The Ascension//Feast Days at a Glance

The Ascension is one of the most important feast days in the Catholic Church.

After the resurrection, Jesus spent forty days instructing his followers until he left them on the Feast of the Ascension. On this day, Christ commissioned His Apostles to preach the Gospel to all nations and giving them His blessing.

“He was lifted up before their eyes, and a cloud took him out of their sight” (Acts 1, 9).

A Feast Day of Ancient Origin

The early Church has always celebrated The Ascension.

While it is a historical event that really happened more than 2,000 years ago in the Holy Land, it also marks this day for its theological significance.

Saint Augustine attributes the feast to the Apostles themselves and the Preface of our Mass states “Christ was lifted up to Heaven to make us sharers in His divinity.”

Today, the Ascension date is no longer celebrated on Thursdays in all dioceses. Although the feast of the Ascension is a feast of the universal Church, celebrated on a Thursday, canon law allows episcopal conferences, with prior Vatican approval, to abolish various holydays or to transfer their observance to a Sunday.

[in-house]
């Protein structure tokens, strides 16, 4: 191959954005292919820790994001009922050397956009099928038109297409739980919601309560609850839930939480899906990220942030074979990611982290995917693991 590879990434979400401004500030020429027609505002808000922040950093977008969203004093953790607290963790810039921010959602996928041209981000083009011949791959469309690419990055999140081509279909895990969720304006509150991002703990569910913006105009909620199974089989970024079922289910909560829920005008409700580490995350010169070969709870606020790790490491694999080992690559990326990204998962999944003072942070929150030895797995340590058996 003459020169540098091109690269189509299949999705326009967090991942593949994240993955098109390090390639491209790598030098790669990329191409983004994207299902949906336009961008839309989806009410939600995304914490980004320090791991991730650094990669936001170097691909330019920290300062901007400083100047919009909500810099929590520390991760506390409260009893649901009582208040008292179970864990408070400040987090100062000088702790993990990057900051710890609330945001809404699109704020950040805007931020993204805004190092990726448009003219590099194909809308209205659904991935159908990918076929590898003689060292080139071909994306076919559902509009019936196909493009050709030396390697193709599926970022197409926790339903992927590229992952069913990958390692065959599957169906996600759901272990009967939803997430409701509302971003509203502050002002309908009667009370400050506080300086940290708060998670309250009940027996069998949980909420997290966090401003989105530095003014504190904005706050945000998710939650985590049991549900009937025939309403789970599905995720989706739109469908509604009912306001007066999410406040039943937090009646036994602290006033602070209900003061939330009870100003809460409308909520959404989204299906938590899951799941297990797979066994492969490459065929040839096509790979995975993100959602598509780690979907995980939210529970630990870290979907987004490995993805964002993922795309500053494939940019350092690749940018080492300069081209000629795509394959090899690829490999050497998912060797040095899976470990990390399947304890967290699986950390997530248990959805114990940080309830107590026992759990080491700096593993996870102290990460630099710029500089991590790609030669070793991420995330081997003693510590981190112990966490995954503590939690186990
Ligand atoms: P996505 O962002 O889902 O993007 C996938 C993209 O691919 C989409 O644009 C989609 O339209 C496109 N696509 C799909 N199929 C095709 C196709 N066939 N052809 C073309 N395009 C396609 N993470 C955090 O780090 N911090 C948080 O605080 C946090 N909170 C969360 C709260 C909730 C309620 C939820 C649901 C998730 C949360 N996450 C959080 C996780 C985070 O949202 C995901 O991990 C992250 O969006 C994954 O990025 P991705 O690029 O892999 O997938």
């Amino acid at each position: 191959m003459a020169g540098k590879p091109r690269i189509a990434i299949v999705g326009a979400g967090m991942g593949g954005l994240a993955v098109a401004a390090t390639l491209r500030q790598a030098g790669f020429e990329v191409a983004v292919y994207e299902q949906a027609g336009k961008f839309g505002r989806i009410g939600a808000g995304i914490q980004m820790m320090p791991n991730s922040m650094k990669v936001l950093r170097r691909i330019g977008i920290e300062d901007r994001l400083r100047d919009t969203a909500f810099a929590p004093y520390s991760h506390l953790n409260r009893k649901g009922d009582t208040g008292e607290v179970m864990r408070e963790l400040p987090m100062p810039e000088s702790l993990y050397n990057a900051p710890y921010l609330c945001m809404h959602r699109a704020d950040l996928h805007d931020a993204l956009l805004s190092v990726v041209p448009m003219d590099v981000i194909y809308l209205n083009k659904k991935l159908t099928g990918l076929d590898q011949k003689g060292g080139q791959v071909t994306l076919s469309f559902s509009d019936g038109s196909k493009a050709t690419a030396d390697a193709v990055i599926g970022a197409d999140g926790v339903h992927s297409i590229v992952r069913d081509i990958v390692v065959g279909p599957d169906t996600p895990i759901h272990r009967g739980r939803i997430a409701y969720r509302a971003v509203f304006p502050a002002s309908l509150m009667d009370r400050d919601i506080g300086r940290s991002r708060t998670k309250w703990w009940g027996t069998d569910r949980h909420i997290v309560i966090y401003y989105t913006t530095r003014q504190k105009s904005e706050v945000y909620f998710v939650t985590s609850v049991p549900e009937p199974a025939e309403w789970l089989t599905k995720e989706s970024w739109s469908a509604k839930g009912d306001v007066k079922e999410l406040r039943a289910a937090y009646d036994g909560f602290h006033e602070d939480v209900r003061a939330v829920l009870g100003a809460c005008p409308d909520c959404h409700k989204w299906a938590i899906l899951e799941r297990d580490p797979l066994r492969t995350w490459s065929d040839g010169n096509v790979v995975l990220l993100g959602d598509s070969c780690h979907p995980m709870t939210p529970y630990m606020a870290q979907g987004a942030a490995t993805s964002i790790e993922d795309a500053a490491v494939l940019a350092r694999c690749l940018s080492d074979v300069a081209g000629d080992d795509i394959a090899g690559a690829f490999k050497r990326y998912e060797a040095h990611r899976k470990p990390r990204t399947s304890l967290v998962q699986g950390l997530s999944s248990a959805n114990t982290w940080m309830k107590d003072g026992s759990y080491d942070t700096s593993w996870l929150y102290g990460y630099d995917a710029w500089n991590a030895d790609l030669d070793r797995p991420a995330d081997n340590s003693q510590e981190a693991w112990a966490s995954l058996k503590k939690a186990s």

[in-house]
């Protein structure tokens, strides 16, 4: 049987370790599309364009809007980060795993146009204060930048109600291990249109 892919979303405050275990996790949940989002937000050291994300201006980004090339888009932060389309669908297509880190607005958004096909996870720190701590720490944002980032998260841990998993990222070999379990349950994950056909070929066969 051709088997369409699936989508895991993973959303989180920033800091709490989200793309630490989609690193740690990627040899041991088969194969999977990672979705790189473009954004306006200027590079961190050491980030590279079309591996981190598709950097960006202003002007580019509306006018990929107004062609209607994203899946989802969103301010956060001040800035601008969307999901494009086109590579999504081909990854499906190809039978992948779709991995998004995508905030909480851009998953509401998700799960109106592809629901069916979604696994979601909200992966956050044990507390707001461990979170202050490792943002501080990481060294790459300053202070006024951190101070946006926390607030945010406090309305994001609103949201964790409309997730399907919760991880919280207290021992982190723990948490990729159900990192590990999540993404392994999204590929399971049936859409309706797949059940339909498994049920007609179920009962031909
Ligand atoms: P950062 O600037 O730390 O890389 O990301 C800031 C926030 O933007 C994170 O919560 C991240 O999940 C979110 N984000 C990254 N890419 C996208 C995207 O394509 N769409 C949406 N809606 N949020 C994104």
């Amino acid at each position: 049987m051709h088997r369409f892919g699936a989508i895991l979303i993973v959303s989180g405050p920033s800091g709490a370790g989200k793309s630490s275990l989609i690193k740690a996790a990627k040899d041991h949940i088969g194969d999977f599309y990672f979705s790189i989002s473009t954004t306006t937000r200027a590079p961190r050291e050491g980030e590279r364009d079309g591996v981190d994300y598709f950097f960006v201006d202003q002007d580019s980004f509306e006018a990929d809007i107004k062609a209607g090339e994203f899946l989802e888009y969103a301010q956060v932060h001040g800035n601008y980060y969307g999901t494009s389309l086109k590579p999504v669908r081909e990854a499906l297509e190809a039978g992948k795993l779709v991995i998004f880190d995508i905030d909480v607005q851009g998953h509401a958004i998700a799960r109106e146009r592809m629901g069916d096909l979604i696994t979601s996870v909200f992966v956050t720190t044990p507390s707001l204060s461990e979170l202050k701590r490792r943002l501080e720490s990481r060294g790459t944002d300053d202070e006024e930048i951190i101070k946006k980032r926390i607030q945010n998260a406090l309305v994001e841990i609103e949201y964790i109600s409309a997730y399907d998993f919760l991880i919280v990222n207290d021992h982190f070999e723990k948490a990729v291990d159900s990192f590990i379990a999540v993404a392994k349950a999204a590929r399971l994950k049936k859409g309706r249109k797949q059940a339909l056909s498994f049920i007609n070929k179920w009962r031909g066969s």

We will have two Ascension Feast Day celebrations:

  • At all Sunday Masses on the weekends of May 20 and 21
  • A Traditional Latin Mass Celebration of the Ascension on May 18. The May 18 Mass will be at Our Lady of Providence Oratory in Brownstown at 6:30 p.m.

 How to Celebrate the Ascension

The earliest celebrations of the Ascension are from the fourth century.  Surprisingly, they were not held on the Mount of Olives (although Saint Helena had built a basilica there), but in the Church of the Nativity in Bethlehem, according to Handbook of Christian Feasts and Customs by Francis X. Weiser, S.J. By the eighth century the Ascension feast in Jerusalem was solemnly kept on the Mount of Olives.

Processions lead people up to the top of a hill in imitation of Christ’s leading the Apostles “out towards Bethany” (Luke 24, 50).  In Jerusalem it was the original path that Christ took to the summit of the Mount of Olives.

Three Easy Ways to celebrate The Ascension Feast Day in Modern Times

While we no longer see many of the celebrations of the Ascension such a plays, processions or picnics there are still some easy ways to mark the feast in our own homes.

Here’s Three Easy Ways:

  • Attend one of our  Masses for the Feast of the Ascension.
  • Copy the Middle Ages custom of  eating a bird for dinner because Christ “flew” to Heaven. Have chicken dinner or cookies made in the shape of birds.
  • Go for a hike or picnic  somewhere and read the Bible story of Christ’s Ascension.

Find out what else is happening at CCJC. Here’s a heads up for May 18-27. Just click on the calendar image below:

Photo image credit: The Ascension, altarpiece panel Early Renaissance Uffizi Gallery, Florence, Italy